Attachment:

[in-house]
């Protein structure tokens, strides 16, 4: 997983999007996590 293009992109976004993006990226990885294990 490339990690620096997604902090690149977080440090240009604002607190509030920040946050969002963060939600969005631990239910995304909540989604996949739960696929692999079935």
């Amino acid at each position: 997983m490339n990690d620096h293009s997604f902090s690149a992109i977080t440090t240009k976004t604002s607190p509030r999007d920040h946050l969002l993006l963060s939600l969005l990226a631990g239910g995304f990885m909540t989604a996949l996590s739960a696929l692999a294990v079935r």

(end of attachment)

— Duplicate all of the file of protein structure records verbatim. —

[in-house]
């Protein structure tokens, strides 16, 4: 997983999007996590 293009992109976004993006990226990885294990 490339990690620096997604902090690149977080440090240009604002607190509030920040946050969002963060939600969005631990239910995304909540989604996949739960696929692999079935």
């Amino acid at each position: 997983m490339n990690d620096h293009s997604f902090s690149a992109i977080t440090t240009k976004t604002s607190p509030r999007d920040h946050l969002l993006l963060s939600l969005l990226a631990g239910g995304f990885m909540t989604a996949l996590s739960a696929l692999a294990v079935r």